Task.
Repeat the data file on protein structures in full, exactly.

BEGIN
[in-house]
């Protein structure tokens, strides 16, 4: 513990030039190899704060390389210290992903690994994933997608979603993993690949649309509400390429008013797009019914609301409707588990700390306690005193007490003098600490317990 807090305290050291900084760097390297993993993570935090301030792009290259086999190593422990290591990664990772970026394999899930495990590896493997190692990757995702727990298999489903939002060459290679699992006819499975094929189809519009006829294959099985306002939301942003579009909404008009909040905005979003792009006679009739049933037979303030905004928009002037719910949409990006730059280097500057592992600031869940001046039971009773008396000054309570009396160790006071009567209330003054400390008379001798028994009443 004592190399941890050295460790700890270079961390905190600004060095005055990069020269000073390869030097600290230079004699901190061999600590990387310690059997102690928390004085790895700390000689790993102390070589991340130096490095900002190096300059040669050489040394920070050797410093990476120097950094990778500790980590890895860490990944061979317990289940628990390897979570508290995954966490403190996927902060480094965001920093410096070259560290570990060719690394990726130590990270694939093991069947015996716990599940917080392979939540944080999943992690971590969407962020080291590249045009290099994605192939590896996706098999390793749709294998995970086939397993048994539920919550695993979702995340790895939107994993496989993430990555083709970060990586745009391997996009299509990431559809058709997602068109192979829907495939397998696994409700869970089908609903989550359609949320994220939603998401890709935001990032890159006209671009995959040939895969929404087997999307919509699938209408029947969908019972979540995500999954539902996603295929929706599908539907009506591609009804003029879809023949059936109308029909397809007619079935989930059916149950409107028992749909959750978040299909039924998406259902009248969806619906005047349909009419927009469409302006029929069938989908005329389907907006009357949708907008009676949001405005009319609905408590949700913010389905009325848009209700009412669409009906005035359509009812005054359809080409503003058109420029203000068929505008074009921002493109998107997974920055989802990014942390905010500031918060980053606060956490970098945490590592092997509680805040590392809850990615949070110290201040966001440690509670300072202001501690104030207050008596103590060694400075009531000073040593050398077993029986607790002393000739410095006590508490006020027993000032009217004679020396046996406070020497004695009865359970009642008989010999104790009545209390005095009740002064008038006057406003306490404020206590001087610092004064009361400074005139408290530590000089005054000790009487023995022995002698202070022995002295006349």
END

[in-house]
């Protein structure tokens, strides 16, 4: 513990030039190899704060390389210290992903690994994933997608979603993993690949649309509400390429008013797009019914609301409707588990700390306690005193007490003098600490317990 807090305290050291900084760097390297993993993570935090301030792009290259086999190593422990290591990664990772970026394999899930495990590896493997190692990757995702727990298999489903939002060459290679699992006819499975094929189809519009006829294959099985306002939301942003579009909404008009909040905005979003792009006679009739049933037979303030905004928009002037719910949409990006730059280097500057592992600031869940001046039971009773008396000054309570009396160790006071009567209330003054400390008379001798028994009443 004592190399941890050295460790700890270079961390905190600004060095005055990069020269000073390869030097600290230079004699901190061999600590990387310690059997102690928390004085790895700390000689790993102390070589991340130096490095900002190096300059040669050489040394920070050797410093990476120097950094990778500790980590890895860490990944061979317990289940628990390897979570508290995954966490403190996927902060480094965001920093410096070259560290570990060719690394990726130590990270694939093991069947015996716990599940917080392979939540944080999943992690971590969407962020080291590249045009290099994605192939590896996706098999390793749709294998995970086939397993048994539920919550695993979702995340790895939107994993496989993430990555083709970060990586745009391997996009299509990431559809058709997602068109192979829907495939397998696994409700869970089908609903989550359609949320994220939603998401890709935001990032890159006209671009995959040939895969929404087997999307919509699938209408029947969908019972979540995500999954539902996603295929929706599908539907009506591609009804003029879809023949059936109308029909397809007619079935989930059916149950409107028992749909959750978040299909039924998406259902009248969806619906005047349909009419927009469409302006029929069938989908005329389907907006009357949708907008009676949001405005009319609905408590949700913010389905009325848009209700009412669409009906005035359509009812005054359809080409503003058109420029203000068929505008074009921002493109998107997974920055989802990014942390905010500031918060980053606060956490970098945490590592092997509680805040590392809850990615949070110290201040966001440690509670300072202001501690104030207050008596103590060694400075009531000073040593050398077993029986607790002393000739410095006590508490006020027993000032009217004679020396046996406070020497004695009865359970009642008989010999104790009545209390005095009740002064008038006057406003306490404020206590001087610092004064009361400074005139408290530590000089005054000790009487023995022995002698202070022995002295006349």